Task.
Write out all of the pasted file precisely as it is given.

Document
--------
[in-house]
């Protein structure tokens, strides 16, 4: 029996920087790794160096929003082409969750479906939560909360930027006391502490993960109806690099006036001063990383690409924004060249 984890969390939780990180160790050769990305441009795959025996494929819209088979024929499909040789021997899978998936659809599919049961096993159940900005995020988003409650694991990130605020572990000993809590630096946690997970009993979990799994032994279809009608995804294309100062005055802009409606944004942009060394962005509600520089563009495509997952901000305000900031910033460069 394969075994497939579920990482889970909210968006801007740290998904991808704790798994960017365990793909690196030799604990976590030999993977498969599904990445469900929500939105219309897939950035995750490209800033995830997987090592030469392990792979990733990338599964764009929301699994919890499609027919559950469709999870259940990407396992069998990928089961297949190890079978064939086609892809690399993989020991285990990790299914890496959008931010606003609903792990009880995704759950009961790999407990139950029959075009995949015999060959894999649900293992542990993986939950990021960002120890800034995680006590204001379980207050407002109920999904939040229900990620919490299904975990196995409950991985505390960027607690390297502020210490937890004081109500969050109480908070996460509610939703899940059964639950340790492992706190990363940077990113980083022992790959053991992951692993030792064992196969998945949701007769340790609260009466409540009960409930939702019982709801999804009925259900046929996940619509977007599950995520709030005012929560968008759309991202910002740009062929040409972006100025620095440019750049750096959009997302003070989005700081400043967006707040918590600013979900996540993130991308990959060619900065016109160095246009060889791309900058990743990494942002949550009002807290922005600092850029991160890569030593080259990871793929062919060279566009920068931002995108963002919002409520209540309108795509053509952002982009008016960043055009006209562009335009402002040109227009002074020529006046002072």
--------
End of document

[in-house]
């Protein structure tokens, strides 16, 4: 029996920087790794160096929003082409969750479906939560909360930027006391502490993960109806690099006036001063990383690409924004060249 984890969390939780990180160790050769990305441009795959025996494929819209088979024929499909040789021997899978998936659809599919049961096993159940900005995020988003409650694991990130605020572990000993809590630096946690997970009993979990799994032994279809009608995804294309100062005055802009409606944004942009060394962005509600520089563009495509997952901000305000900031910033460069 394969075994497939579920990482889970909210968006801007740290998904991808704790798994960017365990793909690196030799604990976590030999993977498969599904990445469900929500939105219309897939950035995750490209800033995830997987090592030469392990792979990733990338599964764009929301699994919890499609027919559950469709999870259940990407396992069998990928089961297949190890079978064939086609892809690399993989020991285990990790299914890496959008931010606003609903792990009880995704759950009961790999407990139950029959075009995949015999060959894999649900293992542990993986939950990021960002120890800034995680006590204001379980207050407002109920999904939040229900990620919490299904975990196995409950991985505390960027607690390297502020210490937890004081109500969050109480908070996460509610939703899940059964639950340790492992706190990363940077990113980083022992790959053991992951692993030792064992196969998945949701007769340790609260009466409540009960409930939702019982709801999804009925259900046929996940619509977007599950995520709030005012929560968008759309991202910002740009062929040409972006100025620095440019750049750096959009997302003070989005700081400043967006707040918590600013979900996540993130991308990959060619900065016109160095246009060889791309900058990743990494942002949550009002807290922005600092850029991160890569030593080259990871793929062919060279566009920068931002995108963002919002409520209540309108795509053509952002982009008016960043055009006209562009335009402002040109227009002074020529006046002072």